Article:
The cholesterol myth: Is sugar the big culprit?
If you want to reduce your risk for the type of coronary heart disease often referred to as “clogging” or “hardening” of the arteries, should you reduce the amount of cholesterol, saturated fat or sugar in your diet?
If you’ve been trying to reduce high blood cholesterol levels, you might be surprised to learn that sugars, even more than saturated fats, are the main culprits contributing to your problem. It’s also not the cholesterol you eat. That’s because the cholesterol that causes atherosclerosis, or plaque in your arteries, is mainly manufactured by your body, not a result of the dietary cholesterol contained in the foods you eat, explains cardiologist and cholesterol expert Dr. Seth Baum, founder of Preventive Cardiology in Boca Raton, Florida.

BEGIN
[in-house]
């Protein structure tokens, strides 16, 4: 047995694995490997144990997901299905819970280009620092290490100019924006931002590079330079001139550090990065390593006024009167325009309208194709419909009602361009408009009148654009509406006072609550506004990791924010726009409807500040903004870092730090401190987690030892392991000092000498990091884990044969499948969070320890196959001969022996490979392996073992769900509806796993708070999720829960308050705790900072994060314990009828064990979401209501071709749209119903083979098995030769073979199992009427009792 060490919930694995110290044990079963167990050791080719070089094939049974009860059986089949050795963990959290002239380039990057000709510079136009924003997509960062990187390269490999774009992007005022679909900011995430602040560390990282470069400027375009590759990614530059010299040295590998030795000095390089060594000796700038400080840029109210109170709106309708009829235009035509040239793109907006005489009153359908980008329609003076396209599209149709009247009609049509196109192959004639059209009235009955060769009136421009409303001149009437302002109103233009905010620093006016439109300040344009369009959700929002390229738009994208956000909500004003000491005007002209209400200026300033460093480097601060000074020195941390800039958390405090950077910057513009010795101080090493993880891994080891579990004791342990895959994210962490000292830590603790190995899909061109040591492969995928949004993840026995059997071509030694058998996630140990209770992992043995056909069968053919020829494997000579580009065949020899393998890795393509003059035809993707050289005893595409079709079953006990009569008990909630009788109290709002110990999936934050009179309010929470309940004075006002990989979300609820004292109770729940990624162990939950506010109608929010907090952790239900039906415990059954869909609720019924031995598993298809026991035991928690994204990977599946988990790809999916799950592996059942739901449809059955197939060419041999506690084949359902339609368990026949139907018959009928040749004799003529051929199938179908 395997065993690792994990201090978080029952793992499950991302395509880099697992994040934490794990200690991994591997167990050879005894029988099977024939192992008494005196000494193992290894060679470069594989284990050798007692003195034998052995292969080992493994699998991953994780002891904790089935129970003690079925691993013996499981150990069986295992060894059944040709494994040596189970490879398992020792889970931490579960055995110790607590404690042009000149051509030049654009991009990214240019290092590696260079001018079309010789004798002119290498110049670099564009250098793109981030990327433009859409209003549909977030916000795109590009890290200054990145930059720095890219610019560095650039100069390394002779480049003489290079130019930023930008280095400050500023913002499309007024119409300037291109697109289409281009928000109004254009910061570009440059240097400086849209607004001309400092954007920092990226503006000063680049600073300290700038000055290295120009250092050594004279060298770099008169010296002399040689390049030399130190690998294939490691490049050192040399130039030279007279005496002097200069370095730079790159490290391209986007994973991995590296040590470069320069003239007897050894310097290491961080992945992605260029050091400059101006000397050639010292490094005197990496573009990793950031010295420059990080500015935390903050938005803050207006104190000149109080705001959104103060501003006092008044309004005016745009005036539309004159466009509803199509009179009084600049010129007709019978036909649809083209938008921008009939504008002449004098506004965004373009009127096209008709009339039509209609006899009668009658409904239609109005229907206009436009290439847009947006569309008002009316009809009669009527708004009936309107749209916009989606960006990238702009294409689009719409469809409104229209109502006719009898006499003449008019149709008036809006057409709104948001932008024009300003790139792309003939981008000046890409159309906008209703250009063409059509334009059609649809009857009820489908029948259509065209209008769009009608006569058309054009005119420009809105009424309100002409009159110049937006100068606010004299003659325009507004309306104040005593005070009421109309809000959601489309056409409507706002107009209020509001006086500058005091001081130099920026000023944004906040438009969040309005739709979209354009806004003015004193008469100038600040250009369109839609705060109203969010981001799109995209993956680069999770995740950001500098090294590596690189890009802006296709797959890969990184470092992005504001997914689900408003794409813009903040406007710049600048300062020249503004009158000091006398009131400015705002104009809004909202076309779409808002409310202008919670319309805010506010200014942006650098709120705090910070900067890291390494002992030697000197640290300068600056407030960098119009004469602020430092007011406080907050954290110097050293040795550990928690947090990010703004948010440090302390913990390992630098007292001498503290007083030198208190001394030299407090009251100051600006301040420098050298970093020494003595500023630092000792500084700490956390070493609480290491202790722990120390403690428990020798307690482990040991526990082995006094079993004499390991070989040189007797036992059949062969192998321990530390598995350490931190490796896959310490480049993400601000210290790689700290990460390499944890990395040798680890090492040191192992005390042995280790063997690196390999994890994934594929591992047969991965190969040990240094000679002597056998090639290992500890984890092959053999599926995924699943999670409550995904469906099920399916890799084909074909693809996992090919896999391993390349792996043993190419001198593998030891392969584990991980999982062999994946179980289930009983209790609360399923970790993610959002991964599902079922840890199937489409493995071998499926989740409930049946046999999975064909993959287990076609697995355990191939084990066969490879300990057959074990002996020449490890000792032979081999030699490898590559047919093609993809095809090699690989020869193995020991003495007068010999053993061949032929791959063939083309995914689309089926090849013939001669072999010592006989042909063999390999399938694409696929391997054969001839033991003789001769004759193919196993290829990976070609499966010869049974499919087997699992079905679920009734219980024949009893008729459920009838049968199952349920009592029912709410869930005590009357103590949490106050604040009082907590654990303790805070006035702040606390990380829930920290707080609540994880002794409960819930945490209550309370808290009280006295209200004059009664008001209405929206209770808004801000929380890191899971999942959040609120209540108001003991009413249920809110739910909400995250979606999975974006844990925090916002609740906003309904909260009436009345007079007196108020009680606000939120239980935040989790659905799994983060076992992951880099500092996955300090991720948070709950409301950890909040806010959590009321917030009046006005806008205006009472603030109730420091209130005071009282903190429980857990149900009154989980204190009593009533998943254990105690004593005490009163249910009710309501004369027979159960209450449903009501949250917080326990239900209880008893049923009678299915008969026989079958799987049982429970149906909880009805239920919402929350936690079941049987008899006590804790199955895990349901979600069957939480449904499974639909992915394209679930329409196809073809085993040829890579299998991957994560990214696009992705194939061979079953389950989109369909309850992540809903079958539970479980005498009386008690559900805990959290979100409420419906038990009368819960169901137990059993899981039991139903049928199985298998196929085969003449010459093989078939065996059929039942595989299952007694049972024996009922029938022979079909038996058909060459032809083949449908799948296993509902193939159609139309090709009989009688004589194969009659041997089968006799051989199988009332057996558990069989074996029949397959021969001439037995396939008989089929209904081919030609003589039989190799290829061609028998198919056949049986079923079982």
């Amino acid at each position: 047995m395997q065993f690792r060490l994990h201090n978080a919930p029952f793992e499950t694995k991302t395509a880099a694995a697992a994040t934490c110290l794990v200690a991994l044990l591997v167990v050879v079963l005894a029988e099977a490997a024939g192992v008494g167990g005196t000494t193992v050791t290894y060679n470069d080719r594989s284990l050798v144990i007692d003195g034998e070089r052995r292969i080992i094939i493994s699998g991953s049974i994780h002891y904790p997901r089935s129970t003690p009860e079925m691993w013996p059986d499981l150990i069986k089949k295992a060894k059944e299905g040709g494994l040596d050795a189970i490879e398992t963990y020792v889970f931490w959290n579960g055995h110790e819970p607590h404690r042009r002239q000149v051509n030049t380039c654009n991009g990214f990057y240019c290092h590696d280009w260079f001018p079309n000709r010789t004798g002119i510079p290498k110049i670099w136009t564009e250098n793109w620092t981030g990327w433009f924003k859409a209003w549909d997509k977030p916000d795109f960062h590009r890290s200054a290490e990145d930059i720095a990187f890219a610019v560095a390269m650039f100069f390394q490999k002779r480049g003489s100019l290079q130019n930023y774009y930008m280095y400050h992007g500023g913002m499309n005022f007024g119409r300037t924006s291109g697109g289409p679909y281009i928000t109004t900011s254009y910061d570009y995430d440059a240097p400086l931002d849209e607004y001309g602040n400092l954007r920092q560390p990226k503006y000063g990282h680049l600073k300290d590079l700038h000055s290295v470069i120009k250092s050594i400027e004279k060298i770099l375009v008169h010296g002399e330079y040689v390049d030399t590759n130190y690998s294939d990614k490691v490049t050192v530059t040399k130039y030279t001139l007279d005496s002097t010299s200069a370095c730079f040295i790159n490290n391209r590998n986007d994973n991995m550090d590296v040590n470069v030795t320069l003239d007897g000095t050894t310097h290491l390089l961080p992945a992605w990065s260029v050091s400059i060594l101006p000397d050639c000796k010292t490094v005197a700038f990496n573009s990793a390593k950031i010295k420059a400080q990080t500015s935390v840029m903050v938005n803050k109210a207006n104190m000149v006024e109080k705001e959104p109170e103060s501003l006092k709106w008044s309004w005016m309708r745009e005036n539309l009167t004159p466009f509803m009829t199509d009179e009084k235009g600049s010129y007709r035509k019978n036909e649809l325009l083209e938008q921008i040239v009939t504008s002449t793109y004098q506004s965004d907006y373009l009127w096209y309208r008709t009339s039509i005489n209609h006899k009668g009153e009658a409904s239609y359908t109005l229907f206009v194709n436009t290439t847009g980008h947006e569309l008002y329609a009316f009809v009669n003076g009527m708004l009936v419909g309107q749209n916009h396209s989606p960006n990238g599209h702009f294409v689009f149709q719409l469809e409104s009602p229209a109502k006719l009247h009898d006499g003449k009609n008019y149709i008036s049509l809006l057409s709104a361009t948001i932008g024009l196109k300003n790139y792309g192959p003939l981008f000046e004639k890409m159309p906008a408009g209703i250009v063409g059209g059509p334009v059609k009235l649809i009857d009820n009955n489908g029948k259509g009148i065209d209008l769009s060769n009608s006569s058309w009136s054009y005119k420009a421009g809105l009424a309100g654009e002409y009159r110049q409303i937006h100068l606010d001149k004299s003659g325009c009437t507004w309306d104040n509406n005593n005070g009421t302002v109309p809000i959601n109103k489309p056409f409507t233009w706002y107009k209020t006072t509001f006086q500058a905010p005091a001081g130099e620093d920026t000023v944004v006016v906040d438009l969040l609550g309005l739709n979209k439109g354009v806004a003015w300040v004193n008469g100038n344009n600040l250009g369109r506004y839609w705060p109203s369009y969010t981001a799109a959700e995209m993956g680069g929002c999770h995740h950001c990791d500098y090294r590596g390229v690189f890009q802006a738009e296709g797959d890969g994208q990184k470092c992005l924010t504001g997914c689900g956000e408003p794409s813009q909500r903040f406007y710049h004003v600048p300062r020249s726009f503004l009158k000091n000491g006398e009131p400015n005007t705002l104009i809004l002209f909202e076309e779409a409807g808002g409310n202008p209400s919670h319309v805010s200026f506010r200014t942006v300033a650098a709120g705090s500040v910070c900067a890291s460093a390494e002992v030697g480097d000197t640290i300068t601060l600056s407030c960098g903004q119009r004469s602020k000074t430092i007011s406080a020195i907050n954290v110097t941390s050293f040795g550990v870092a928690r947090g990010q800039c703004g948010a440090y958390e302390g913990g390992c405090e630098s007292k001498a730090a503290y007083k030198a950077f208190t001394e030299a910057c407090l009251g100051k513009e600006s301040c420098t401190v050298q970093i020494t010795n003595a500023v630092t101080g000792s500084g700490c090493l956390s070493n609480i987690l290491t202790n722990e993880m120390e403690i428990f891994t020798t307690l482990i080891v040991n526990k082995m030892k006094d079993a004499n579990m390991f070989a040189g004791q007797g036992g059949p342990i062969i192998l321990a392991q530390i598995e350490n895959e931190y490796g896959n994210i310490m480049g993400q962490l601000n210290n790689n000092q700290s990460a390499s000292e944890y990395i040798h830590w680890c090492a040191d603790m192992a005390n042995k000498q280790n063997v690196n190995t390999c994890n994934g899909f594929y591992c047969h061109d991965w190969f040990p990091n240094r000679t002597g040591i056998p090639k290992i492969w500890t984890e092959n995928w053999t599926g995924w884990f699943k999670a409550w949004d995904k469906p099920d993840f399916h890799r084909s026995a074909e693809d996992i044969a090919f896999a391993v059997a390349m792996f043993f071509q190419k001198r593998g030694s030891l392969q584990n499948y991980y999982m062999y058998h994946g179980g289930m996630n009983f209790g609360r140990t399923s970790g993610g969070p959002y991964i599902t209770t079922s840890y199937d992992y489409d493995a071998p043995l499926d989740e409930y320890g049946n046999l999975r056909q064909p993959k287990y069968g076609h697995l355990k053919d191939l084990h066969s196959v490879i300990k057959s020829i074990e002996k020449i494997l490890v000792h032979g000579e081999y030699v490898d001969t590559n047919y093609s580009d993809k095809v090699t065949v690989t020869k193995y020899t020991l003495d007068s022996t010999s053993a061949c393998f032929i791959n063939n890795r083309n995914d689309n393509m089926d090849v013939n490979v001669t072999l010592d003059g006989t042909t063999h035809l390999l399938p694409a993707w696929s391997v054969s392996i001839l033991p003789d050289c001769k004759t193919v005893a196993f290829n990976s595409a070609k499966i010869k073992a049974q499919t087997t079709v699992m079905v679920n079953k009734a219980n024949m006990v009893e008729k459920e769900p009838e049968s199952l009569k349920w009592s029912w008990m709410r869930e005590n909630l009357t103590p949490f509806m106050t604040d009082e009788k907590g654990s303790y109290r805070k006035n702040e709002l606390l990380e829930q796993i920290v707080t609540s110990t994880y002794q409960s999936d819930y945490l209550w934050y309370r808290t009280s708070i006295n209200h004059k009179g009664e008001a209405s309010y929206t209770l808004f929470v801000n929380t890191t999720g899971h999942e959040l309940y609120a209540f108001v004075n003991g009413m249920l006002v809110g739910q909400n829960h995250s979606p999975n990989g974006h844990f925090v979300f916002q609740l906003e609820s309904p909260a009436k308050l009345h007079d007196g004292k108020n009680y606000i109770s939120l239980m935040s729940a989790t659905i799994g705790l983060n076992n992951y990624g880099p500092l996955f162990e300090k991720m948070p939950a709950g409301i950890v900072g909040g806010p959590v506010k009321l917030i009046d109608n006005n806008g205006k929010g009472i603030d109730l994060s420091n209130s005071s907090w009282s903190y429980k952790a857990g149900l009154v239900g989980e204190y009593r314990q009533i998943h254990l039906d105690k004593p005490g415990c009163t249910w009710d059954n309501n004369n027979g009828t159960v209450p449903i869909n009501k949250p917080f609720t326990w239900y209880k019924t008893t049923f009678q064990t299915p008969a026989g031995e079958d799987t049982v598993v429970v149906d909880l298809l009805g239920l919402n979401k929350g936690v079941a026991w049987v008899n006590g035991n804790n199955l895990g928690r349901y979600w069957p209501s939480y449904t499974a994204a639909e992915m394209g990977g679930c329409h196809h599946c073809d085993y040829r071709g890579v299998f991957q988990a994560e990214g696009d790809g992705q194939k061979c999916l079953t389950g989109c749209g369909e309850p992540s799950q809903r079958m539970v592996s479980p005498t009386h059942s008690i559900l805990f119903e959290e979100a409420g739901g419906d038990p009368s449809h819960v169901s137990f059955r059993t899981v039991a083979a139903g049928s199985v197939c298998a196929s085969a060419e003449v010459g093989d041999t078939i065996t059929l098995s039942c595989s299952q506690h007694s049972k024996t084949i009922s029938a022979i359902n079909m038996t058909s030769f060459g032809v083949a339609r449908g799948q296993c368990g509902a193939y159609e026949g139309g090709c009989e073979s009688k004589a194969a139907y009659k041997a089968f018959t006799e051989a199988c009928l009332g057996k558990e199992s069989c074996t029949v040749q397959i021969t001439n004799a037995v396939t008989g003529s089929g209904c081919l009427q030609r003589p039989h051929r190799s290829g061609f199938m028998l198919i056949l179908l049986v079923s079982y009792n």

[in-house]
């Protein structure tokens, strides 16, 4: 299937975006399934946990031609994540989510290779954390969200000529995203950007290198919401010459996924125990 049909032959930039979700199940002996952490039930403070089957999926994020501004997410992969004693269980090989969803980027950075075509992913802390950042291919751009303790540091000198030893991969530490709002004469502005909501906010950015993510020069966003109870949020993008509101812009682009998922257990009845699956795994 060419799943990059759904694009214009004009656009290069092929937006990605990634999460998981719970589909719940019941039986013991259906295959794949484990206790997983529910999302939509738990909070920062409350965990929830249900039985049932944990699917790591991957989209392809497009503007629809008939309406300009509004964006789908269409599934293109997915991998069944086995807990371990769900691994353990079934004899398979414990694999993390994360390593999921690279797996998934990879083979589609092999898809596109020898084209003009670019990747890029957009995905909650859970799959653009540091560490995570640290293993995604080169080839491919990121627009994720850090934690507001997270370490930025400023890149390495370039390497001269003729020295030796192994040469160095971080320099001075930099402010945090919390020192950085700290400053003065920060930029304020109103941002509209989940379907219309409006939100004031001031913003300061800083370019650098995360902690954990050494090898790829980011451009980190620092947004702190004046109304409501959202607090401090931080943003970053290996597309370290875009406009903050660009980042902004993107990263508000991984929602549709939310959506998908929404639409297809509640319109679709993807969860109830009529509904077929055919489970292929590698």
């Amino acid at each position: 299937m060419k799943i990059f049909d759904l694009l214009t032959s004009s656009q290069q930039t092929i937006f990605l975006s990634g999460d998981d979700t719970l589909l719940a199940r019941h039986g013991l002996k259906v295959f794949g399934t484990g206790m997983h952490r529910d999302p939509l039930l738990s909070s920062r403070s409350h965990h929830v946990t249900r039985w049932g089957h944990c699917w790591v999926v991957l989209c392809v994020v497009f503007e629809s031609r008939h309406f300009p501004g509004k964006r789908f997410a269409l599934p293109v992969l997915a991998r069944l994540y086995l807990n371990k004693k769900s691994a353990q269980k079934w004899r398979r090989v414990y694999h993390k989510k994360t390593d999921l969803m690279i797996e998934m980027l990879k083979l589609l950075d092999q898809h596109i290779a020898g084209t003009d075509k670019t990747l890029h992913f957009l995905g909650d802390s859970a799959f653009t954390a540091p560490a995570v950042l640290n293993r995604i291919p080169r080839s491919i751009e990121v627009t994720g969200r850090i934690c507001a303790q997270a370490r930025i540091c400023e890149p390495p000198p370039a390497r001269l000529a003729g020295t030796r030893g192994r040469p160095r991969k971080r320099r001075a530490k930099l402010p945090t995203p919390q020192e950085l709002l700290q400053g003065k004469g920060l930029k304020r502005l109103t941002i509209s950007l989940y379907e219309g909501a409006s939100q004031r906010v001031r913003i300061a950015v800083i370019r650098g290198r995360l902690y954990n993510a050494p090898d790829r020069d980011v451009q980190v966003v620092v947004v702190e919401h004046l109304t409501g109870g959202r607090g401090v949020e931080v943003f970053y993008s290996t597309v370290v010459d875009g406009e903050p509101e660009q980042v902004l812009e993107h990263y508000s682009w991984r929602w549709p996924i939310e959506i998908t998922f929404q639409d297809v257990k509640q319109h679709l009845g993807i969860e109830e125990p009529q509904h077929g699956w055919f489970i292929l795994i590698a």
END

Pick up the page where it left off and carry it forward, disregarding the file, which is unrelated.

Even more confusing is that the amount of “bad” cholesterol (known as LDL) in your blood is not as important as the number of LDL particles you create. LDL particles transport LDL cholesterol throughout your body. The more LDL particles in your blood, the more likely LDL cholesterol will penetrate your arteries, create plaque, and then cause the arterial problems, including inflammation, that can lead to heart attack and stroke.